A 36-unit condominium development on a 12-acre parcel of land, owned by Mayor Mark Lauretti, is headed toward approval, despite one Planning and Zoning Commissioner’s claims that the land is polluted and possibly an ancient Native American Burial Ground.
Country Club of CT, LLC is seeking a zone change for the 550 River Road property to a Planned Development District in order to build the 36-unit residential development at the waterfront property.
The Planning and Zoning commission is moving forward with drafting a favorable resolution to the proposal, to be discussed at the Dec. 11 meeting. The Inland/Wetlands Commission has approved the application.
Commissioner Joan Flannery was the sole dissenter of the proposal Tuesday night, claiming that the property is polluted by chemical contaminants in a “sludge pit” that had to be capped by the DEEP. Since the property has tidal wetlands Flannery was concerned about flooding and sludge polluting other areas. She also said that since residents have reported finding arrowheads there, once developers start digging up the property they may “come up with human remains.”
“Nothing should be built on the property at all,” Flannery said. “No way could I vote with a clear conscience to approve this site and I don’t think anyone should.”
Commission Chair Ruth Parkins said Flannery was making statements based on speculation and any proof of her allegations was not brought to the table before the public hearing on the application closed Oct. 24.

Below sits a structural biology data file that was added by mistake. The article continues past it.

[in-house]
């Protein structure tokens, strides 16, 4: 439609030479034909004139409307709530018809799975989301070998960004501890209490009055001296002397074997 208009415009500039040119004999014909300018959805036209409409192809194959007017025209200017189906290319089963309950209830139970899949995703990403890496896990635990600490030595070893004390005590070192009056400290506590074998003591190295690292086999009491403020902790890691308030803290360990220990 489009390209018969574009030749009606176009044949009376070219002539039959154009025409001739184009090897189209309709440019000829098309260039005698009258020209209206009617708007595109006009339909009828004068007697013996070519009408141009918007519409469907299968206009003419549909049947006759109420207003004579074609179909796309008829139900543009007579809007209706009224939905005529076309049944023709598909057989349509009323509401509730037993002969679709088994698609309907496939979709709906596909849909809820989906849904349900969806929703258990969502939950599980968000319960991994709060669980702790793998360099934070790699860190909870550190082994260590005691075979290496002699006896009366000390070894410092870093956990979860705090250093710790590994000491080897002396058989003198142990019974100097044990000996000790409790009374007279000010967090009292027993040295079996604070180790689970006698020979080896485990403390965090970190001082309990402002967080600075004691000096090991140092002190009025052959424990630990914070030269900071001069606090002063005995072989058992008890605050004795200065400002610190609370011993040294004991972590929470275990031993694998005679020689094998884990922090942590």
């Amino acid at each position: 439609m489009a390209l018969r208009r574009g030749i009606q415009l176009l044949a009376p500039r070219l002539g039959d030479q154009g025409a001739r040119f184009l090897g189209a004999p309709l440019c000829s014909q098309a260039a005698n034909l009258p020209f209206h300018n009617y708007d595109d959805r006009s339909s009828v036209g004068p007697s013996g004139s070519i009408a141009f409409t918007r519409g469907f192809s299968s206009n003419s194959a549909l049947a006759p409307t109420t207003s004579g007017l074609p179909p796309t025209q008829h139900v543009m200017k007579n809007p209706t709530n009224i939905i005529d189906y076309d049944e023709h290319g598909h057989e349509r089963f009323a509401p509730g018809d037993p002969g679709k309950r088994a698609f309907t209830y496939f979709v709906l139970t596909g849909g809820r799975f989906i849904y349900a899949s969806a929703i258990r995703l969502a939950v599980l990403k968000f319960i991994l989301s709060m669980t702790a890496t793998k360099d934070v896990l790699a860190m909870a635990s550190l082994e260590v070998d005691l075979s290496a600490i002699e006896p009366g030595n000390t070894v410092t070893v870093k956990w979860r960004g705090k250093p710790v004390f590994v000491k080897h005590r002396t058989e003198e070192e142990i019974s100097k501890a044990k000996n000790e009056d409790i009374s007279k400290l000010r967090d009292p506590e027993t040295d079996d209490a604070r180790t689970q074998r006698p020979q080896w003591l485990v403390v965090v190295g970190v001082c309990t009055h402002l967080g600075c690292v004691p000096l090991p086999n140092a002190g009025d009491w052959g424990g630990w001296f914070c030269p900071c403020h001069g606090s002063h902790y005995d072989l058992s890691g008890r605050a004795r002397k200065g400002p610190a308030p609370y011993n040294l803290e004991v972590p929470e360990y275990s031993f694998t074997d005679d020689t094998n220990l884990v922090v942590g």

“This site is not a sludge pit, it never was a sludge pit,” Planning Consultant Anthony Panico said.
The sludge pit Flannery was referring to is not part of the site or the development, Panico said. The state Department of Environmental and Energy Protection, capped the pit years ago and responsible for maintaining it.
“The DEP has given a clean bill of health on this land,” Panico said of the development.
The applicant provided soil testing of the area, but Flannery said she didn’t believe the results.
There is also no proof the property floods or that it is the site of an ancient burial ground, Panico said.
“If human remains are dug up, they are stuck dealing with the state archeological society and the whole project would be put on hold,” Panico told Flannery.
Panico said commissioners are welcome to have an opinion but Flannery was making statements that weren’t based on evidence.
“To protect yourself as a commissioner you need to be able to back it up with facts,” Panico said to Flannery.
Under the proposal, the applicants will include public access to the river. Flannery said even if the sludge pit isn’t on the property, it can still be a danger if kids are playing near it or “throwing rocks” at it. Panico said that no one would even notice where the cap was because it is covered by three feet of earth.
Commissioner Anthony Pogoda, who was attending the meeting via a conference call, likened the capped site to The Slab near the Riverwalk.
“It is the exact same thing as there,” he said. “Kids are playing and events are on The Slab all the time and there is nothing wrong with that.”
The rest of the commission seemed happy with the proposal, overall.
Commissioner Elaine Matto said she liked that the developers would be providing public access and making an effort to plant native species around the property.
“In my best situation this would be owned by the town and preserved as a park,” Matto said.
Panico said the property did go before the Board of Aldermen for purchase about seven years ago and it was turned down.
Lauretti purchased the property from Emhart Teknologies in 2003.
“I think we’ve gone over it with a fine-toothed comb,” Virginia Harger said of the application.